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Wealthfront CEO Steps Aside and Co-Founder Takes Over

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Wealthfront announced on Monday that Adam Nash, the CEO since 2013, has stepped down and been replaced by Andy Rachleff, one of the co-founders of the wealth management platform.

Nash will remain at Wealthfront on the board of directors, but will no longer fill an operational role, according to a blog post published by Rachleff. In addition to his role as CEO and co-founder, Rachleff is president of the company.

Rachleff founded Wealthfront with Dan Carroll in 2011. He wrote that since Nash took over as CEO, “our client base grew over 60x, our assets over 45x and we became the top brand in the nascent industry of automated investment services.”

Wealthfront serves 73,700 clients, according to its most recent Form ADV, with $4.3 billion in assets under management.

Rachleff wrote that in 2014, he decided to step out of a hands-on role. “I was an investor after all, not a CEO,” he wrote.

However, he added, “What I didn’t realize at the time is that I’m no longer just an investor, board member or advisor. I am a founder.”

Rachleff wrote that his decision to return to the CEO role is based on his desire to be more involved with the company.

“While watching the company achieve this level of success, I realized that instead of spending less time with the company, I actually want to spend more. I want to be the one to lead us to deliver on the promise we laid out in Marchto be the only financial advisor our clients will ever need, [emphasis his] he wrote, referring to the release of Wealthfront 3.0 earlier this year, which uses artificial intelligence to deliver more personalized advice for users.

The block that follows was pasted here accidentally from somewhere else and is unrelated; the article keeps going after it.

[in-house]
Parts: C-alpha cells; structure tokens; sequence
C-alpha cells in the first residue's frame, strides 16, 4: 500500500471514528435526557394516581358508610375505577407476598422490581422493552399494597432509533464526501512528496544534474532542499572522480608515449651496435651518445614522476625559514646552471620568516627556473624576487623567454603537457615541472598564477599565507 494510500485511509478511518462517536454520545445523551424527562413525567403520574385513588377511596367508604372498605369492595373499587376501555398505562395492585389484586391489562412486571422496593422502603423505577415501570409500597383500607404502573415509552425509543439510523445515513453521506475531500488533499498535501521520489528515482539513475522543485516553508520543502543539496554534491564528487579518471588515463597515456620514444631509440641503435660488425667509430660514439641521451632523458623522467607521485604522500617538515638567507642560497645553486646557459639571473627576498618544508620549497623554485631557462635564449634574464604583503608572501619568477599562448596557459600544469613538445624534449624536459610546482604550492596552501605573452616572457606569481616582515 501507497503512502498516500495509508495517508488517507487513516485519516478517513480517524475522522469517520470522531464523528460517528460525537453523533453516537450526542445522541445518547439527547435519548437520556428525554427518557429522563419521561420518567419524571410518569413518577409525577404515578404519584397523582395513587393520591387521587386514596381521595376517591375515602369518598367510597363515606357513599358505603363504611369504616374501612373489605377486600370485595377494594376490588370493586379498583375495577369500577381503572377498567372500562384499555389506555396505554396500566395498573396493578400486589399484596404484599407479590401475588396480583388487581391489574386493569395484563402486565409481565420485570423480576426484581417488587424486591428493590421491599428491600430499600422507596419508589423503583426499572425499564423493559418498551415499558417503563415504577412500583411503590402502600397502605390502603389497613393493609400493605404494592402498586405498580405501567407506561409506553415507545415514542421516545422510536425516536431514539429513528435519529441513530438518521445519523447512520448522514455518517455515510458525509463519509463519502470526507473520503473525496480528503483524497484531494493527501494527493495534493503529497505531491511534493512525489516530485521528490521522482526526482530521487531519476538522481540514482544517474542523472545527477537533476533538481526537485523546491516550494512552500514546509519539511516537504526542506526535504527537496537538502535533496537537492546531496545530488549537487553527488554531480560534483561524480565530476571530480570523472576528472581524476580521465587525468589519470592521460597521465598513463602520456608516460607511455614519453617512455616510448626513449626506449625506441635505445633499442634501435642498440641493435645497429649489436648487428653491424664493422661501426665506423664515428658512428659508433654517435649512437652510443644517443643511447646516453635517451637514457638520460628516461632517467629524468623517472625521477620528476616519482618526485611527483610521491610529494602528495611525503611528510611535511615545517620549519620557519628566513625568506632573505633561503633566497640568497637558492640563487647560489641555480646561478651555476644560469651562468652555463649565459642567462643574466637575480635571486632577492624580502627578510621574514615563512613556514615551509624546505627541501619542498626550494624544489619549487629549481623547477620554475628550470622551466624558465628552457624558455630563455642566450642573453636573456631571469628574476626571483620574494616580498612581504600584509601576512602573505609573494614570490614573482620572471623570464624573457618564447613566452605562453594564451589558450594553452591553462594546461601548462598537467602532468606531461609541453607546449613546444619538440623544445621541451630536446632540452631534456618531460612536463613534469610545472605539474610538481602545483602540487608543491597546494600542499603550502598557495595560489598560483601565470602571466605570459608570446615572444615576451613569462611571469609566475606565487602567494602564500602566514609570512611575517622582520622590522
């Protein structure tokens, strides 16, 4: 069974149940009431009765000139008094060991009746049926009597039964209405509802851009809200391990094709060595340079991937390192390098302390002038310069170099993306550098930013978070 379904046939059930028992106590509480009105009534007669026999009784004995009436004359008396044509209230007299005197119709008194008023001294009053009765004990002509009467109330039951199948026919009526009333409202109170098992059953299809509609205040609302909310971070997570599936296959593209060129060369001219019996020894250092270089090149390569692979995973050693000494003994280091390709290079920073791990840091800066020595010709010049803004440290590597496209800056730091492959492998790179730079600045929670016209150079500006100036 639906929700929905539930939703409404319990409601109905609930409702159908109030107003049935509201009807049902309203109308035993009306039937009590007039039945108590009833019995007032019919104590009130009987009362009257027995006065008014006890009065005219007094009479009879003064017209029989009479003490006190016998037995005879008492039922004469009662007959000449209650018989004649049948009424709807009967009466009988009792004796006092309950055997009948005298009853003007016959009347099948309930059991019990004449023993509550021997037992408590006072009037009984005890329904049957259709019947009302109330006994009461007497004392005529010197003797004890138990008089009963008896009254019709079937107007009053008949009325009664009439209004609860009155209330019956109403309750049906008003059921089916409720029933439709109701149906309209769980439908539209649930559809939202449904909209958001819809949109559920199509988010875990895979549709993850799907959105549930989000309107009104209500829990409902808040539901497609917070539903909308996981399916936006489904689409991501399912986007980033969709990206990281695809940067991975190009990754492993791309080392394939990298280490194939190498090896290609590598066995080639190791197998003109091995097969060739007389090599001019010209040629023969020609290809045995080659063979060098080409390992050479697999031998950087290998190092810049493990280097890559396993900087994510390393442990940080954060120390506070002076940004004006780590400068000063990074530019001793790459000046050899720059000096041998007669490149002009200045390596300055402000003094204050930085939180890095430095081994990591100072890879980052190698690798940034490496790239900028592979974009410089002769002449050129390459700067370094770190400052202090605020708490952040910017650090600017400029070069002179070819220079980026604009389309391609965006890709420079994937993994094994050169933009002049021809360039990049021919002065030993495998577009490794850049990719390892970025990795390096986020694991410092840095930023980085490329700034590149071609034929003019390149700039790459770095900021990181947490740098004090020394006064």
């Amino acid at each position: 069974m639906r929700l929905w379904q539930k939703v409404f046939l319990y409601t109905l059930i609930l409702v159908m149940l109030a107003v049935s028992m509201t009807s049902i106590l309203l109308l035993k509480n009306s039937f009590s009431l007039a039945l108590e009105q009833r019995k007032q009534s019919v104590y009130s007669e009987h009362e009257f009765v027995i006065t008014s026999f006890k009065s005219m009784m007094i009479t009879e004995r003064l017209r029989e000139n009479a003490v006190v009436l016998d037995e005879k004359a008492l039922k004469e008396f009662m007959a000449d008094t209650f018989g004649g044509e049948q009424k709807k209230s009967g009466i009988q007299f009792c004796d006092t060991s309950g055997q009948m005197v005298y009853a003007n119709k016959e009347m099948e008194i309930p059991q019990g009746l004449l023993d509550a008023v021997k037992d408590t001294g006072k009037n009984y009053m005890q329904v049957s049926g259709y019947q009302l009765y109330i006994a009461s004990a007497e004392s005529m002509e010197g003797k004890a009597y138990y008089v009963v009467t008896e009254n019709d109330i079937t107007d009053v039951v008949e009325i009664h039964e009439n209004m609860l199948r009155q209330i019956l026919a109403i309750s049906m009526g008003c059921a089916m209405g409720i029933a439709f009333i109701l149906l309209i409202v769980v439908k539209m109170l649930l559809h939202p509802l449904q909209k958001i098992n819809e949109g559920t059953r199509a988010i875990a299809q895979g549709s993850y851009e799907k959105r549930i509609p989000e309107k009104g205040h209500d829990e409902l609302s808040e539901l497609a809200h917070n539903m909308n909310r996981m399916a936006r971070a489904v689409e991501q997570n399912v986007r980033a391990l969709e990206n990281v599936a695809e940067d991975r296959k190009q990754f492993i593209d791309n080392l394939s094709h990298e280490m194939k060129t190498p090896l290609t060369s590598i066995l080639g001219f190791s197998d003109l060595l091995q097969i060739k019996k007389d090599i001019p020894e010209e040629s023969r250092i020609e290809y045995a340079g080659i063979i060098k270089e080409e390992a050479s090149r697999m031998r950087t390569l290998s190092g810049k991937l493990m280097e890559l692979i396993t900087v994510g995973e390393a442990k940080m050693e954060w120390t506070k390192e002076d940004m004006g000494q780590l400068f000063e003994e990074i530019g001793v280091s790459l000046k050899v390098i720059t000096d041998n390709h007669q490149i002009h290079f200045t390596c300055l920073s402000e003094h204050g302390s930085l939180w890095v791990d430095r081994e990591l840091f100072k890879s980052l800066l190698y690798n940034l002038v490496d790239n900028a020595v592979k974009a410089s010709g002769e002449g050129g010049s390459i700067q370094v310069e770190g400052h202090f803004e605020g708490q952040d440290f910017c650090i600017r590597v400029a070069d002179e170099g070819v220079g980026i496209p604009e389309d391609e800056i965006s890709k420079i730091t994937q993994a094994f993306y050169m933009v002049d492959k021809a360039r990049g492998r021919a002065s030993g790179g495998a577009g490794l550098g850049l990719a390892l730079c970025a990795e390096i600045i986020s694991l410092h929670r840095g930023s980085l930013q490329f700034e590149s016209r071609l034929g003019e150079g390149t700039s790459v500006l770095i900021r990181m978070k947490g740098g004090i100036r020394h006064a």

As the financial services industry has accepted the robo-advice platform as a way to enhance traditional service offerings rather than a direct threat, large companies have put out their own robo-offerings that are in turn threatening the robos.

An August report from CGI Wealth360 found that growth has leveled off for older robos that use simple algorithms to set investors’ asset allocation based on their risk tolerance, Melanie Waddell reported in the September issue of Investment Advisor.

Robo-advisor services are “being replaced by a broader trend, with financial advisors using computer programs to assist them in offering investment advice and overseeing client accounts,” according to the report.

Vanguard’s Personal Advisor Services unit managed $45.8 billion as of Sept. 30, Bloomberg reported, and Schwab Intelligent Portfolios, just launched in 2015, manages about $10.2 billion, according to earnings reports released in mid-October.

At the Schwab IMPACT conference in San Diego in October, CEO Walt Bettinger told attendees, “the idea that startup robos will take over the asset management industry can finally be laid to rest.” The pure robos, he said, will either evolve into business-to-business platforms “or dissolve,” and said the standalone robos are “all available for the right check,” ThinkAdvisor’s Jamie Green reported. 


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